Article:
Donald J. Trump’s put five judges on the Fifth Circuit; George W. Bush placed four there. Two Reagan appointees are still active. Just three Obama and two Clinton judges sit on that court, which hears appeals from Texas, Louisiana, and Mississippi. The latest reminder of what that means for our rights is a chilling one.
For the past 55 years, prosecutors have been required to share exculpatory evidence—that is, evidence they have that a defendant may be innocent—with the defendant. That requirement, called the Brady Rule or Brady Doctrine, does little to alleviate the radical disparity between prosecutorial and defense resources when defendants depend on public funding, but it’s a bulwark against the worst of abuses. The rule came out of a 1963 Supreme Court case, Brady v. Maryland, in which prosecutors prosecuted one man, John Leo Brady, for murder—he was sentenced to death—despite having a confession from another man, Donald Boblit, admitting he’d been the one to kill the victim.
Seems like a fundamentally sound concept, no?
The Fifth Circuit doesn’t think so, at least not as it is today—an outpost of the GOP. In 2009, it decided prosecutors didn’t have to turn over exculpatory evidence during the plea-bargaining process. Given a chance to reconsider this deviant, destructive precedent, they’ve instead produced an en banc ruling—that is, a ruling from a hearing in which all judges participated—that reaffirms it.
This was, of course, the outcome hoped for by the Trump administration.
The dissent is, well, sane.
The three dissenting judges tear the majority apart; the majority, of course, which includes just two Democratic appointees, must just not care, à la Melania.
Let this sink in: If George Alvarez had been convicted of a federal crime in this circuit, he would have served his full 10-year sentence despite eventually discovering that the government failed to disclose an exculpatory video. That is because we are the only federal court of appeals that has held that a defendant who pleads guilty is not entitled to evidence that might exonerate him.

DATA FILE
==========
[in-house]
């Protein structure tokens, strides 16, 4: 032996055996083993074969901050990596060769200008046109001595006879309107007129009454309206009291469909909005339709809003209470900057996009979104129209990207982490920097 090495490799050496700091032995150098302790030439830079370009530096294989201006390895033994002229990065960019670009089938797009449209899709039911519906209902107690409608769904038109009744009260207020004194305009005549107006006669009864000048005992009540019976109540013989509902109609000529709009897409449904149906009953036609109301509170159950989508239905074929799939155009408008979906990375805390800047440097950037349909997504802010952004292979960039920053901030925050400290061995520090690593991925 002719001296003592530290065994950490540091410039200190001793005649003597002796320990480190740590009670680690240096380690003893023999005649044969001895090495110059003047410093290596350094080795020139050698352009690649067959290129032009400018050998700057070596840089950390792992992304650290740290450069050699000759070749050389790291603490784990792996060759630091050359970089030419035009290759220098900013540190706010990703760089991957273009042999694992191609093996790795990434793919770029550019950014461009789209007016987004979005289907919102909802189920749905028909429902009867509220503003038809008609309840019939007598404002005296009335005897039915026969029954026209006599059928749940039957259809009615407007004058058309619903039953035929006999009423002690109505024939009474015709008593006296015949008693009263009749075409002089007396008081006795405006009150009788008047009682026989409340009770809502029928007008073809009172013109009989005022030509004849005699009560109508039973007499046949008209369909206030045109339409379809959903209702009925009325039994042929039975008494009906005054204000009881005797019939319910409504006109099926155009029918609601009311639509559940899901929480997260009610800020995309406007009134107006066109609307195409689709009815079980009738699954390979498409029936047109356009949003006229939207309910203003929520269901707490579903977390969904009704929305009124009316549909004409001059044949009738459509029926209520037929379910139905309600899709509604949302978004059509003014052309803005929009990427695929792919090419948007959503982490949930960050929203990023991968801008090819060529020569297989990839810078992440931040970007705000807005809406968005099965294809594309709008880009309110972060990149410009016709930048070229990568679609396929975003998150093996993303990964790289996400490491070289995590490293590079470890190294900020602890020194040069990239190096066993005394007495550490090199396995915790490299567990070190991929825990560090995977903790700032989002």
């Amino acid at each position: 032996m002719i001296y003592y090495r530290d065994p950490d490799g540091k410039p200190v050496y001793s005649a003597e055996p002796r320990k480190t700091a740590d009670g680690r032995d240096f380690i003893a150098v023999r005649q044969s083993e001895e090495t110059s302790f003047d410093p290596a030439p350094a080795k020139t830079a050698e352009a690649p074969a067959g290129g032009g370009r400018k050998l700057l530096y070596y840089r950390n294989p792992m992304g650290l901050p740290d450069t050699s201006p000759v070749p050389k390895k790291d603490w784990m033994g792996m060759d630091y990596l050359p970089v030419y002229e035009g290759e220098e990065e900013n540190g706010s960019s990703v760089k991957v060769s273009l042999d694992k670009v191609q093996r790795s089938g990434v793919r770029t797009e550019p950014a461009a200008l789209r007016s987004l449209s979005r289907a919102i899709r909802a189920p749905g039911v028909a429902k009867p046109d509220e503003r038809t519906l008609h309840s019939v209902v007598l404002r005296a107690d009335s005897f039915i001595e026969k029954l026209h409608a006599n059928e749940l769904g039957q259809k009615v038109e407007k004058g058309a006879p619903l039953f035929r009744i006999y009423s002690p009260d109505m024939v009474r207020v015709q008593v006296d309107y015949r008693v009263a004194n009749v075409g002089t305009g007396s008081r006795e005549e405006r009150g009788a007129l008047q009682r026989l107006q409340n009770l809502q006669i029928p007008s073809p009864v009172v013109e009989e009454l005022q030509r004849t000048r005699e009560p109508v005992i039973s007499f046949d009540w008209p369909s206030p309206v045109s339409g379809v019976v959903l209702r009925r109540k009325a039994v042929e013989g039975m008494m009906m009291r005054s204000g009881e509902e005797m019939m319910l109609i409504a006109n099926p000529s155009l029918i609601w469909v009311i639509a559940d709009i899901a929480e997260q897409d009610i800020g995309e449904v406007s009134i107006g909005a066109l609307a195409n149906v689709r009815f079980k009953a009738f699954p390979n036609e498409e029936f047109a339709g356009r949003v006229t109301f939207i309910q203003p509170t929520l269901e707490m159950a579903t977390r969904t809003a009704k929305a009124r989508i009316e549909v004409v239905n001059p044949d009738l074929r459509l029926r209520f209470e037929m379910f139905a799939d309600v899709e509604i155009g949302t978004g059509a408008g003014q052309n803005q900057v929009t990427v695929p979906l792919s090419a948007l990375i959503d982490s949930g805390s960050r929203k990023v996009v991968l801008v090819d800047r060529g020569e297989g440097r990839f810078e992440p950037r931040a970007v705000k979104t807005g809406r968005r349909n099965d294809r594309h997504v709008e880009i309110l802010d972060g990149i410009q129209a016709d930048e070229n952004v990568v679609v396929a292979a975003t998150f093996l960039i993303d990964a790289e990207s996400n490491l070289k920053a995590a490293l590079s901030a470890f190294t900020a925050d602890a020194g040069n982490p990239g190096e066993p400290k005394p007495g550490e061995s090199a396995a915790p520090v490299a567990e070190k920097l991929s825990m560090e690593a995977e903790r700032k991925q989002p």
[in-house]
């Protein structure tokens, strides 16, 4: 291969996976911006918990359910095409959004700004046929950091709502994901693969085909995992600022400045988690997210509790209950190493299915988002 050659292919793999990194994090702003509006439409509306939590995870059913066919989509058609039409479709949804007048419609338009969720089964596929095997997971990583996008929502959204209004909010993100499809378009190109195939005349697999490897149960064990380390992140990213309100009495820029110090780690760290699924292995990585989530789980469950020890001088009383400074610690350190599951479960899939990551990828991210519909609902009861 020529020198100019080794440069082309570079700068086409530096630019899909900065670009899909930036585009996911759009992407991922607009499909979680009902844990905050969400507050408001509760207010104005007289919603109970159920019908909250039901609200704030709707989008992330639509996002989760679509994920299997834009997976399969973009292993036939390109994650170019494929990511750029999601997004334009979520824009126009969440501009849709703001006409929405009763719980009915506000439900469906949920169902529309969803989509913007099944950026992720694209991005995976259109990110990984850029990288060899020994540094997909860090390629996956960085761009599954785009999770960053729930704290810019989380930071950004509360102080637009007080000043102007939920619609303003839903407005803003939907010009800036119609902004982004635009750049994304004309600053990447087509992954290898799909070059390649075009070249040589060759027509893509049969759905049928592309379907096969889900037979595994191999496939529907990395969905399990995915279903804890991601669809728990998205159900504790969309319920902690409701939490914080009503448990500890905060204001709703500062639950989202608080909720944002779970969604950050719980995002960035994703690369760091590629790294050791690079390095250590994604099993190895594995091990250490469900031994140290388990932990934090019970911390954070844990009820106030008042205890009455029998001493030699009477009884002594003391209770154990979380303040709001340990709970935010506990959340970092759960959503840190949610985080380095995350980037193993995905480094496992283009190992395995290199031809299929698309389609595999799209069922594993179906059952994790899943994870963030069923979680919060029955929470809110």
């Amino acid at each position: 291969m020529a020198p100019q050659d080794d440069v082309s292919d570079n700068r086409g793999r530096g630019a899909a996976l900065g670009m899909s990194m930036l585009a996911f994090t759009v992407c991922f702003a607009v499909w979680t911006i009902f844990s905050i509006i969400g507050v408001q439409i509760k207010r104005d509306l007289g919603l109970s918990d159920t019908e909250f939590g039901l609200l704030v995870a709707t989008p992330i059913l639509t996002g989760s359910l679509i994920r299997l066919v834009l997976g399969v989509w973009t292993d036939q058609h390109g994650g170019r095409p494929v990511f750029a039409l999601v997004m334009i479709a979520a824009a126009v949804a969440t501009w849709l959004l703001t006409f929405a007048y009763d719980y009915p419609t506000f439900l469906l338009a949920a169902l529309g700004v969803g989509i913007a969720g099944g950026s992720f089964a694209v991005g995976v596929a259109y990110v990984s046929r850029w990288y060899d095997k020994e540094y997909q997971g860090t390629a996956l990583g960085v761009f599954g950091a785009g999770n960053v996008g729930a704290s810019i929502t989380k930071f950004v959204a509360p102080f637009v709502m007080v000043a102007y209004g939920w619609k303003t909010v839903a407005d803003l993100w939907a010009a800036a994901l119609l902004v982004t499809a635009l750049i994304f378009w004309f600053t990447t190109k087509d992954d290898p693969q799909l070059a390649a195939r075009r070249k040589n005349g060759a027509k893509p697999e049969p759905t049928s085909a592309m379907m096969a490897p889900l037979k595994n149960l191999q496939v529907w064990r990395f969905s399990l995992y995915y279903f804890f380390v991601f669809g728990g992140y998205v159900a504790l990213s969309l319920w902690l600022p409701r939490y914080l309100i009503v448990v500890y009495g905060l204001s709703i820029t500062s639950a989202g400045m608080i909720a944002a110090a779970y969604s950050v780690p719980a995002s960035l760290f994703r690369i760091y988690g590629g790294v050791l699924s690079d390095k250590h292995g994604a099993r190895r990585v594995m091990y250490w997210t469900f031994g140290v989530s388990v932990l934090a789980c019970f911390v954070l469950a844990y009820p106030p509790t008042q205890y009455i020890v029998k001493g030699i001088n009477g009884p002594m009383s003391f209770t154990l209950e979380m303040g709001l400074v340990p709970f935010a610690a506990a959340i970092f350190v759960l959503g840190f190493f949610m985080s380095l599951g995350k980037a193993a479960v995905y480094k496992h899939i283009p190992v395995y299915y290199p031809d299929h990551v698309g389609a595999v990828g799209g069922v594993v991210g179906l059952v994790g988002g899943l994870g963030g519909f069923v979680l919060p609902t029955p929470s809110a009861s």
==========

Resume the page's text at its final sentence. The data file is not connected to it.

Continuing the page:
Even Texas state law is more progressive than Trumpified Fifth Circuit law—and has been for four decades.
Fortunately for Alvarez, and for those who believe that “justice suffers when any accused is treated unfairly,” he was convicted of a state offense. For almost forty years, Texas has interpreted the federal Brady right to require the government to provide exculpatory information “to defendants who plead guilty as well as to those who plead not guilty.”
In fact, the Fifth Circuit’s call flies in the face of how every other appellate court and state supreme court to have considered this question came out.
The repercussions are enormous: 97 percent of federal criminal convictions and 94 percent of state felony convictions are the result of plea bargains.
Back to the dissent.
Because we now have “for the most part a system of pleas, not a system of trials,” today’s opinion reaffirming our outlier position means that the vast majority of defendants in this circuit will not have a right to relief if it comes to light after their conviction that the government suppressed exculpatory evidence.
Here’s what we have to look forward to with Trump’s growing hold over the federal judiciary: courts that cling to bad law, no matter the jurisprudential and common sense cues that dictate otherwise. Because they can.
This is also a perfect illustration of the numbers problem: Three judges dissented; in a panel decision left undisturbed, two of those could have carried the ruling. In an en banc proceeding, they’re easily outvoted.
Although in this case there’s a veneer of justification, in that the decision addresses circuit precedent—changing precedent is a valid reason to hear a case en banc—Republican-appointed judges can do this for any panel decision.
It’s not just the Fifth Circuit that Trump’s coopted.
Consider the Seventh Circuit—that’s Illinois, Indiana, and Wisconsin—and the Eighth—Iowa, Arkansas, Minnesota, and Missouri. Just two of the Seventh Circuit’s 11 judges were appointed by Democrats; on the Eighth, it’s just one. Trump’s seated four judges on the Seventh already; he’s gotten three on the Eighth and nominated a fourth.
This is why we fight.